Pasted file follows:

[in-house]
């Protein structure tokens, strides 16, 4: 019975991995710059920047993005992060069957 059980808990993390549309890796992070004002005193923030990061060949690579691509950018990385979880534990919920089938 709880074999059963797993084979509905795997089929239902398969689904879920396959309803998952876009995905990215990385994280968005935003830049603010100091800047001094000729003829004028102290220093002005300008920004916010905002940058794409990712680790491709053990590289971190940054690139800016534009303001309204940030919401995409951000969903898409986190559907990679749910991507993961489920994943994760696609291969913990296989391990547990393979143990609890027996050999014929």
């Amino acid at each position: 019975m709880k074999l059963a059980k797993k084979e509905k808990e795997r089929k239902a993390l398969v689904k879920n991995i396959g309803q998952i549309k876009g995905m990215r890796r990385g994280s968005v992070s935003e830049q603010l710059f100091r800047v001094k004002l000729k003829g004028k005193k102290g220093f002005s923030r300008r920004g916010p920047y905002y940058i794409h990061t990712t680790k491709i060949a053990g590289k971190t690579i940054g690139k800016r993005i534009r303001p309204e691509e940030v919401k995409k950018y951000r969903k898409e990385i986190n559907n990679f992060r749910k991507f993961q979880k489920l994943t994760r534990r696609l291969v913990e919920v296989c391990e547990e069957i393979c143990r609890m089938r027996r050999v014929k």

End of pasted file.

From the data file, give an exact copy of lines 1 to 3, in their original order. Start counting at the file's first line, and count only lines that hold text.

[in-house]
């Protein structure tokens, strides 16, 4: 019975991995710059920047993005992060069957 059980808990993390549309890796992070004002005193923030990061060949690579691509950018990385979880534990919920089938 709880074999059963797993084979509905795997089929239902398969689904879920396959309803998952876009995905990215990385994280968005935003830049603010100091800047001094000729003829004028102290220093002005300008920004916010905002940058794409990712680790491709053990590289971190940054690139800016534009303001309204940030919401995409951000969903898409986190559907990679749910991507993961489920994943994760696609291969913990296989391990547990393979143990609890027996050999014929």
């Amino acid at each position: 019975m709880k074999l059963a059980k797993k084979e509905k808990e795997r089929k239902a993390l398969v689904k879920n991995i396959g309803q998952i549309k876009g995905m990215r890796r990385g994280s968005v992070s935003e830049q603010l710059f100091r800047v001094k004002l000729k003829g004028k005193k102290g220093f002005s923030r300008r920004g916010p920047y905002y940058i794409h990061t990712t680790k491709i060949a053990g590289k971190t690579i940054g690139k800016r993005i534009r303001p309204e691509e940030v919401k995409k950018y951000r969903k898409e990385i986190n559907n990679f992060r749910k991507f993961q979880k489920l994943t994760r534990r696609l291969v913990e919920v296989c391990e547990e069957i393979c143990r609890m089938r027996r050999v014929k």